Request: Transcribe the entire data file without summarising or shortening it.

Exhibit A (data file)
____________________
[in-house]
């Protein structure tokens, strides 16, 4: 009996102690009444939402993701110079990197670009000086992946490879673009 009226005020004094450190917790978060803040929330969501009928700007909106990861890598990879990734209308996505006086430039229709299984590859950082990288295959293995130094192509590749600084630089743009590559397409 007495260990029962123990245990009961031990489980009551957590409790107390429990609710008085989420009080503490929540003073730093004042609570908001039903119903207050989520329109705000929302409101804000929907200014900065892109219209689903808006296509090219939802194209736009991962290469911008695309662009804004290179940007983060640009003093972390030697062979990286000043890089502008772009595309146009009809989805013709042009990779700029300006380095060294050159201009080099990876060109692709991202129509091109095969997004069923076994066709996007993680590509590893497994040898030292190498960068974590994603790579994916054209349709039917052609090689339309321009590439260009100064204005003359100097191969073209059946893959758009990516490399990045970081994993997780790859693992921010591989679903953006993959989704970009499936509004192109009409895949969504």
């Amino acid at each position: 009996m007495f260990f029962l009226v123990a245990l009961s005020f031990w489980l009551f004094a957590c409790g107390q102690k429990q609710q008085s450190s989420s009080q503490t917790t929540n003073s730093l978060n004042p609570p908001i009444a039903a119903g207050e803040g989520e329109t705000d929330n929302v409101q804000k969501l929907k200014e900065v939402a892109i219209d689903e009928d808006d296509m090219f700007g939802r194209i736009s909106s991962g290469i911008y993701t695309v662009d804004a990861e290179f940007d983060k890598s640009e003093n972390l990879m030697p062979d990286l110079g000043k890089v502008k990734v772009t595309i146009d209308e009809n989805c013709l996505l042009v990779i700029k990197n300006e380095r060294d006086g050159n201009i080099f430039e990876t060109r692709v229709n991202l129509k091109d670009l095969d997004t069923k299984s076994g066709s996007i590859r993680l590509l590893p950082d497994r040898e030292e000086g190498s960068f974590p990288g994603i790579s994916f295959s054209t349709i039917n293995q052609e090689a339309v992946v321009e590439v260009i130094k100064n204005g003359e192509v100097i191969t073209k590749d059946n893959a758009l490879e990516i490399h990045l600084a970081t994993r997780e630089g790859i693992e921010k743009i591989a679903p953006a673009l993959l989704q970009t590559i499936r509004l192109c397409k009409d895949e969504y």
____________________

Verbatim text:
[in-house]
């Protein structure tokens, strides 16, 4: 009996102690009444939402993701110079990197670009000086992946490879673009 009226005020004094450190917790978060803040929330969501009928700007909106990861890598990879990734209308996505006086430039229709299984590859950082990288295959293995130094192509590749600084630089743009590559397409 007495260990029962123990245990009961031990489980009551957590409790107390429990609710008085989420009080503490929540003073730093004042609570908001039903119903207050989520329109705000929302409101804000929907200014900065892109219209689903808006296509090219939802194209736009991962290469911008695309662009804004290179940007983060640009003093972390030697062979990286000043890089502008772009595309146009009809989805013709042009990779700029300006380095060294050159201009080099990876060109692709991202129509091109095969997004069923076994066709996007993680590509590893497994040898030292190498960068974590994603790579994916054209349709039917052609090689339309321009590439260009100064204005003359100097191969073209059946893959758009990516490399990045970081994993997780790859693992921010591989679903953006993959989704970009499936509004192109009409895949969504």
């Amino acid at each position: 009996m007495f260990f029962l009226v123990a245990l009961s005020f031990w489980l009551f004094a957590c409790g107390q102690k429990q609710q008085s450190s989420s009080q503490t917790t929540n003073s730093l978060n004042p609570p908001i009444a039903a119903g207050e803040g989520e329109t705000d929330n929302v409101q804000k969501l929907k200014e900065v939402a892109i219209d689903e009928d808006d296509m090219f700007g939802r194209i736009s909106s991962g290469i911008y993701t695309v662009d804004a990861e290179f940007d983060k890598s640009e003093n972390l990879m030697p062979d990286l110079g000043k890089v502008k990734v772009t595309i146009d209308e009809n989805c013709l996505l042009v990779i700029k990197n300006e380095r060294d006086g050159n201009i080099f430039e990876t060109r692709v229709n991202l129509k091109d670009l095969d997004t069923k299984s076994g066709s996007i590859r993680l590509l590893p950082d497994r040898e030292e000086g190498s960068f974590p990288g994603i790579s994916f295959s054209t349709i039917n293995q052609e090689a339309v992946v321009e590439v260009i130094k100064n204005g003359e192509v100097i191969t073209k590749d059946n893959a758009l490879e990516i490399h990045l600084a970081t994993r997780e630089g790859i693992e921010k743009i591989a679903p953006a673009l993959l989704q970009t590559i499936r509004l192109c397409k009409d895949e969504y």